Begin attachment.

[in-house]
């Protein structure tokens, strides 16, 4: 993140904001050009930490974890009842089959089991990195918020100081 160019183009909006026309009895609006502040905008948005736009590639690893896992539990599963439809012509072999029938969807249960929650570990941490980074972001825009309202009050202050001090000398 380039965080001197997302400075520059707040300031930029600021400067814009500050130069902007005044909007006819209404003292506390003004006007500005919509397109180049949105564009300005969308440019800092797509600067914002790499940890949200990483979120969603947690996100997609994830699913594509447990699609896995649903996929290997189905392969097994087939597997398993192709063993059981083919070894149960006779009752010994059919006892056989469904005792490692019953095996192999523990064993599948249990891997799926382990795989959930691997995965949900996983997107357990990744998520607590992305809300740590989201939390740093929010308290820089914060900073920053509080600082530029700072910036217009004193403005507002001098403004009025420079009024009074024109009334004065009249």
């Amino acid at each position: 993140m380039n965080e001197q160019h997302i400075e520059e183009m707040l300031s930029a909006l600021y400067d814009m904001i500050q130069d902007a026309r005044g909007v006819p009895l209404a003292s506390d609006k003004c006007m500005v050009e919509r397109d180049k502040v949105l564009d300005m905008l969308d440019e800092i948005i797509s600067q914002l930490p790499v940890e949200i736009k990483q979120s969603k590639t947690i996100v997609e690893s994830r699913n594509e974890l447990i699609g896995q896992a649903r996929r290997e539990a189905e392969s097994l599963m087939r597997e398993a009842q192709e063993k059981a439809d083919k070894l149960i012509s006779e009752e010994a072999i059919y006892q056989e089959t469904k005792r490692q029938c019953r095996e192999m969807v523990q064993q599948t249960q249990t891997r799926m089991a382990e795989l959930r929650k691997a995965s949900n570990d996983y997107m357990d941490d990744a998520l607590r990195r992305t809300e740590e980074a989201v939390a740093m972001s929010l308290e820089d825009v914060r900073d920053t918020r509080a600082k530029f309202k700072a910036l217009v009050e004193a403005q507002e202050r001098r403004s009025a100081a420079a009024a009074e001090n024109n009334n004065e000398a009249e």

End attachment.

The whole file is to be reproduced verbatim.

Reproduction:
[in-house]
């Protein structure tokens, strides 16, 4: 993140904001050009930490974890009842089959089991990195918020100081 160019183009909006026309009895609006502040905008948005736009590639690893896992539990599963439809012509072999029938969807249960929650570990941490980074972001825009309202009050202050001090000398 380039965080001197997302400075520059707040300031930029600021400067814009500050130069902007005044909007006819209404003292506390003004006007500005919509397109180049949105564009300005969308440019800092797509600067914002790499940890949200990483979120969603947690996100997609994830699913594509447990699609896995649903996929290997189905392969097994087939597997398993192709063993059981083919070894149960006779009752010994059919006892056989469904005792490692019953095996192999523990064993599948249990891997799926382990795989959930691997995965949900996983997107357990990744998520607590992305809300740590989201939390740093929010308290820089914060900073920053509080600082530029700072910036217009004193403005507002001098403004009025420079009024009074024109009334004065009249």
């Amino acid at each position: 993140m380039n965080e001197q160019h997302i400075e520059e183009m707040l300031s930029a909006l600021y400067d814009m904001i500050q130069d902007a026309r005044g909007v006819p009895l209404a003292s506390d609006k003004c006007m500005v050009e919509r397109d180049k502040v949105l564009d300005m905008l969308d440019e800092i948005i797509s600067q914002l930490p790499v940890e949200i736009k990483q979120s969603k590639t947690i996100v997609e690893s994830r699913n594509e974890l447990i699609g896995q896992a649903r996929r290997e539990a189905e392969s097994l599963m087939r597997e398993a009842q192709e063993k059981a439809d083919k070894l149960i012509s006779e009752e010994a072999i059919y006892q056989e089959t469904k005792r490692q029938c019953r095996e192999m969807v523990q064993q599948t249960q249990t891997r799926m089991a382990e795989l959930r929650k691997a995965s949900n570990d996983y997107m357990d941490d990744a998520l607590r990195r992305t809300e740590e980074a989201v939390a740093m972001s929010l308290e820089d825009v914060r900073d920053t918020r509080a600082k530029f309202k700072a910036l217009v009050e004193a403005q507002e202050r001098r403004s009025a100081a420079a009024a009074e001090n024109n009334n004065e000398a009249e």